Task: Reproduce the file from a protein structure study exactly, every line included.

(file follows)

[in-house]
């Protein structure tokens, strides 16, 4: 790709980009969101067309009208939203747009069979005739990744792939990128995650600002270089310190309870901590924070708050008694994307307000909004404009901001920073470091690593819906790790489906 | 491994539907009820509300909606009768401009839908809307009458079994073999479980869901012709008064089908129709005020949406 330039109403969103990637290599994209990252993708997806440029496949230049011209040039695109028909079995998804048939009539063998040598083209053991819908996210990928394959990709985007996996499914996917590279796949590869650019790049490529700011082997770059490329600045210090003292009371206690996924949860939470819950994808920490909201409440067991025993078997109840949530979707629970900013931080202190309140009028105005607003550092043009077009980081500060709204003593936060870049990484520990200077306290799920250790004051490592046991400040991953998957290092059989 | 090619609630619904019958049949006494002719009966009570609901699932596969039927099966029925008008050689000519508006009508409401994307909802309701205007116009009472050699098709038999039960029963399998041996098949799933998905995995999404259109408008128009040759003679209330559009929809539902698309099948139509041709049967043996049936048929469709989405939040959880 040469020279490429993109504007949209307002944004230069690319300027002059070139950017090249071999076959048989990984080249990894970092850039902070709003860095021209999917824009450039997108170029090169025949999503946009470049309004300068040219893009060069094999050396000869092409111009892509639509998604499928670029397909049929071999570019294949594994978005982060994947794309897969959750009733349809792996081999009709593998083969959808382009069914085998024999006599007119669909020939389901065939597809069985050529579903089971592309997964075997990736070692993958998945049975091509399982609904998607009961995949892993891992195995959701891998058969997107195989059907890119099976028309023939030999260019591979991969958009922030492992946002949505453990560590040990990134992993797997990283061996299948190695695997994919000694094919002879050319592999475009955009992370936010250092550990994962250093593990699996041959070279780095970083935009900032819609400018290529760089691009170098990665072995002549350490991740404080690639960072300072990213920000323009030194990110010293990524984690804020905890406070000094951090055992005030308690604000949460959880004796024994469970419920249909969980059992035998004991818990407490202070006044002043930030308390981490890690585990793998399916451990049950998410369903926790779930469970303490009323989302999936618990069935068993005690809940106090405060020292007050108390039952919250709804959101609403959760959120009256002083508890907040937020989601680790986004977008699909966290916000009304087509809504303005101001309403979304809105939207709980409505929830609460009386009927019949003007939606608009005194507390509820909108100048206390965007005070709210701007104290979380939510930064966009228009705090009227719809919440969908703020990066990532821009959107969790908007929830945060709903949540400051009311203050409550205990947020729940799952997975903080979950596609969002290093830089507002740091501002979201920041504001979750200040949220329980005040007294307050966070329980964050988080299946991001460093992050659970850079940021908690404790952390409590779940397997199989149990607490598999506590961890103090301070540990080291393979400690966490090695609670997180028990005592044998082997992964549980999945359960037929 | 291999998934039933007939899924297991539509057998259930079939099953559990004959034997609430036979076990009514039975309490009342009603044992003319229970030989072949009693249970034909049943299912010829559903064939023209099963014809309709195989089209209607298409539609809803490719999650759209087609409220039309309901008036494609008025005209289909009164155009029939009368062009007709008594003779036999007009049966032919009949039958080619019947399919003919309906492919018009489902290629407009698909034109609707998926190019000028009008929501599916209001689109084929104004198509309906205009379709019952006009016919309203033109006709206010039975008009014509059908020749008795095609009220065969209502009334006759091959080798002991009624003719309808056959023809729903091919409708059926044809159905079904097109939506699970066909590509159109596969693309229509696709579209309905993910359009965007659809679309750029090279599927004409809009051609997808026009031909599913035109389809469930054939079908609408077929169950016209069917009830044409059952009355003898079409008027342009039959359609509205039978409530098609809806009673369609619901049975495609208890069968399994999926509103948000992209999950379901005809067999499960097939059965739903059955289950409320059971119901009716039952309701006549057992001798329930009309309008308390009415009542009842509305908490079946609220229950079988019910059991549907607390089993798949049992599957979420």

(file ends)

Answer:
[in-house]
């Protein structure tokens, strides 16, 4: 790709980009969101067309009208939203747009069979005739990744792939990128995650600002270089310190309870901590924070708050008694994307307000909004404009901001920073470091690593819906790790489906 | 491994539907009820509300909606009768401009839908809307009458079994073999479980869901012709008064089908129709005020949406 330039109403969103990637290599994209990252993708997806440029496949230049011209040039695109028909079995998804048939009539063998040598083209053991819908996210990928394959990709985007996996499914996917590279796949590869650019790049490529700011082997770059490329600045210090003292009371206690996924949860939470819950994808920490909201409440067991025993078997109840949530979707629970900013931080202190309140009028105005607003550092043009077009980081500060709204003593936060870049990484520990200077306290799920250790004051490592046991400040991953998957290092059989 | 090619609630619904019958049949006494002719009966009570609901699932596969039927099966029925008008050689000519508006009508409401994307909802309701205007116009009472050699098709038999039960029963399998041996098949799933998905995995999404259109408008128009040759003679209330559009929809539902698309099948139509041709049967043996049936048929469709989405939040959880 040469020279490429993109504007949209307002944004230069690319300027002059070139950017090249071999076959048989990984080249990894970092850039902070709003860095021209999917824009450039997108170029090169025949999503946009470049309004300068040219893009060069094999050396000869092409111009892509639509998604499928670029397909049929071999570019294949594994978005982060994947794309897969959750009733349809792996081999009709593998083969959808382009069914085998024999006599007119669909020939389901065939597809069985050529579903089971592309997964075997990736070692993958998945049975091509399982609904998607009961995949892993891992195995959701891998058969997107195989059907890119099976028309023939030999260019591979991969958009922030492992946002949505453990560590040990990134992993797997990283061996299948190695695997994919000694094919002879050319592999475009955009992370936010250092550990994962250093593990699996041959070279780095970083935009900032819609400018290529760089691009170098990665072995002549350490991740404080690639960072300072990213920000323009030194990110010293990524984690804020905890406070000094951090055992005030308690604000949460959880004796024994469970419920249909969980059992035998004991818990407490202070006044002043930030308390981490890690585990793998399916451990049950998410369903926790779930469970303490009323989302999936618990069935068993005690809940106090405060020292007050108390039952919250709804959101609403959760959120009256002083508890907040937020989601680790986004977008699909966290916000009304087509809504303005101001309403979304809105939207709980409505929830609460009386009927019949003007939606608009005194507390509820909108100048206390965007005070709210701007104290979380939510930064966009228009705090009227719809919440969908703020990066990532821009959107969790908007929830945060709903949540400051009311203050409550205990947020729940799952997975903080979950596609969002290093830089507002740091501002979201920041504001979750200040949220329980005040007294307050966070329980964050988080299946991001460093992050659970850079940021908690404790952390409590779940397997199989149990607490598999506590961890103090301070540990080291393979400690966490090695609670997180028990005592044998082997992964549980999945359960037929 | 291999998934039933007939899924297991539509057998259930079939099953559990004959034997609430036979076990009514039975309490009342009603044992003319229970030989072949009693249970034909049943299912010829559903064939023209099963014809309709195989089209209607298409539609809803490719999650759209087609409220039309309901008036494609008025005209289909009164155009029939009368062009007709008594003779036999007009049966032919009949039958080619019947399919003919309906492919018009489902290629407009698909034109609707998926190019000028009008929501599916209001689109084929104004198509309906205009379709019952006009016919309203033109006709206010039975008009014509059908020749008795095609009220065969209502009334006759091959080798002991009624003719309808056959023809729903091919409708059926044809159905079904097109939506699970066909590509159109596969693309229509696709579209309905993910359009965007659809679309750029090279599927004409809009051609997808026009031909599913035109389809469930054939079908609408077929169950016209069917009830044409059952009355003898079409008027342009039959359609509205039978409530098609809806009673369609619901049975495609208890069968399994999926509103948000992209999950379901005809067999499960097939059965739903059955289950409320059971119901009716039952309701006549057992001798329930009309309008308390009415009542009842509305908490079946609220229950079988019910059991549907607390089993798949049992599957979420």